UN sees rise in allegations of sex abuse by peacekeepers

Ban releases the nationalities of troops facing allegations of sexual abuse and exploitation in his annual report

Afp March 05, 2016
For the first time, Ban released the nationalities of troops facing allegations of sexual abuse and exploitation in his annual report. PHOTO: REUTERS

UNITED NATIONS, UNITED STATES: The United Nations on Friday reported a "deeply concerning" increase in allegations of sex abuse by its peacekeepers, with 69 claims last year against troops from 21 countries.

UN Secretary-General Ban Ki-moon called for on-site court-martials while the United States said it was preparing the first Security Council draft resolution on measures to tackle the wave of accusations.

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For the first time, Ban released the nationalities of troops facing allegations of sexual abuse and exploitation in his annual report as part of a new push to pressure countries to take action.

Topping the "name and shame" list was the Democratic Republic of Congo, whose troops faced seven allegations, followed by Morocco and South Africa, each hit with four accusations.

Most of the allegations involved troops and police from African countries: Cameroon, Congo, Tanzania, Benin, Burkina Faso, Burundi, Gabon, Ghana, Madagascar, Niger, Nigeria, Rwanda, Senegal and Togo.

Peacekeeping police from Canada and Germany, as well as soldiers from Moldova and Slovakia, also faced allegations.

Two UN missions accounted for the majority of claims: the MINUSCA force in the Central African Republic and MONUSCO in the Democratic Republic of Congo, but there were also cases in Ivory Coast, Mali and six other missions.

The 69 allegations represent a "marked increase" from 52 in 2014 and 66 the previous year, said the report that described the increase as "deeply concerning."

At least 22 children were sexually abused by peacekeepers, according to the report, but that figure may be higher as the age of the victims was not always determined.

None of last year's cases have yet resulted in criminal prosecution, according to the report.

Under UN rules, it is up to the country that contributed the troops to investigate and prosecute those accused of misconduct while serving under the UN flag.

But human rights groups have complained about the lack of accountability for UN peacekeepers: many have avoided investigation altogether in their home countries or received light punishment.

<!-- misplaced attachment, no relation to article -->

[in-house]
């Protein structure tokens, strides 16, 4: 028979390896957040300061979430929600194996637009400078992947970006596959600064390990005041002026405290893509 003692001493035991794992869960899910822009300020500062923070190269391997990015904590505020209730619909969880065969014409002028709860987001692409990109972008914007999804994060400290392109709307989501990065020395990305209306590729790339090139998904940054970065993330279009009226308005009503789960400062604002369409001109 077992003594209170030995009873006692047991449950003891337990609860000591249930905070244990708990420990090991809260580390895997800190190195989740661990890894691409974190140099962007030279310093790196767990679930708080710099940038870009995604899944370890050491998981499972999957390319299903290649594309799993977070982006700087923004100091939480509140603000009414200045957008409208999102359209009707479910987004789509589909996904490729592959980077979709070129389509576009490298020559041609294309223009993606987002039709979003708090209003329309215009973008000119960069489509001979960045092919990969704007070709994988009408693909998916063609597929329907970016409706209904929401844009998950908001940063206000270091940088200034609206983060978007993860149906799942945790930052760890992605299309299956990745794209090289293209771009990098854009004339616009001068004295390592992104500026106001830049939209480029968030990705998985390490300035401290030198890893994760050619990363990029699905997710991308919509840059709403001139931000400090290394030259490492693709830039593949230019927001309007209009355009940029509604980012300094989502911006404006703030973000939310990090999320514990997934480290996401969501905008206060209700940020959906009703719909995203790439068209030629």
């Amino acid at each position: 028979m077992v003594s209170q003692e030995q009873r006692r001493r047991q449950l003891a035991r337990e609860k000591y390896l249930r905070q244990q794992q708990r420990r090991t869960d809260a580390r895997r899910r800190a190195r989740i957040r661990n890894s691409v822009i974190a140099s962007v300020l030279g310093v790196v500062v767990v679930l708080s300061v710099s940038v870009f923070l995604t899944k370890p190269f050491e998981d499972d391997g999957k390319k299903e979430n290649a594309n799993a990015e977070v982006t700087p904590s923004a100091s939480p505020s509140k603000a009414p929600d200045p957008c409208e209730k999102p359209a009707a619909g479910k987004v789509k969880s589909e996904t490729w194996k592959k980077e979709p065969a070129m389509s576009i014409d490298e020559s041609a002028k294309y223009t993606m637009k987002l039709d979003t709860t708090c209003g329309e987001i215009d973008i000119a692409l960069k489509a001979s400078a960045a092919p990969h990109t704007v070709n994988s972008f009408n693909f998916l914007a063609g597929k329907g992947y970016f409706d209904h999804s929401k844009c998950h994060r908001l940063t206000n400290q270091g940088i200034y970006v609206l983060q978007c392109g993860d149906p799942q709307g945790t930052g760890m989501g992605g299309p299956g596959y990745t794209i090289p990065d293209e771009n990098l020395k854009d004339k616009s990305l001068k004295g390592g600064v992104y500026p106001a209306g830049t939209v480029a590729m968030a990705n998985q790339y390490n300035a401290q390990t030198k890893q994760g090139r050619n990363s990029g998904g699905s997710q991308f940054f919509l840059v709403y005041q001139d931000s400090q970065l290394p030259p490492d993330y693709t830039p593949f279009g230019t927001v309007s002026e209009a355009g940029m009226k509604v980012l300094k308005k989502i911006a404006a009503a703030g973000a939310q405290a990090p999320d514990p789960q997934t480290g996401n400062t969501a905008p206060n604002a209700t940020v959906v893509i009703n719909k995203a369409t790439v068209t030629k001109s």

A proposed US resolution would push the UN to expel entire peacekeeping contingents whose soldiers face sex abuse allegations if no action is taken by their countries to investigate or prosecute them.

The UN chief has ordered the repatriation of troops from the Central African Republic, but a Security Council resolution would significantly raise the stakes on this issue.

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"The point of our resolution is to send a strong signal that the Security Council will not tolerate sexual exploitation and abuse in UN peacekeeping," said a US official, who spoke on condition of anonymity.

The United States is the biggest financial contributor to UN peacekeeping, funding 28 percent of the UN's $8.3 billion-budget for the 16 missions worldwide.

The United Nations has been badly shaken by the wave of allegations of sex abuse by the troops it deploys in missions with a clear mandate to protect civilians.

An independent panel concluded in December that the United Nations had grossly mishandled serious cases of child rape in the Central African Republic despite the official zero-tolerance policy on sexual violence.

The UN chief is recommending a six-month limit for investigations, establishing on-site courts martial for soldiers and requiring peacekeeping countries to provide DNA samples of their soldiers on missions.

Defending UN efforts to root out such crimes, UN peacekeeping under-secretary-general Atul Khare said that "anyone serving under the UN flag should prey on the vulnerable is truly an abomination."

"We will never, never agree to protectors turning into predators," said Khare.

The Security Council will discuss the report and the proposed US resolution during a meeting next week, diplomats said.


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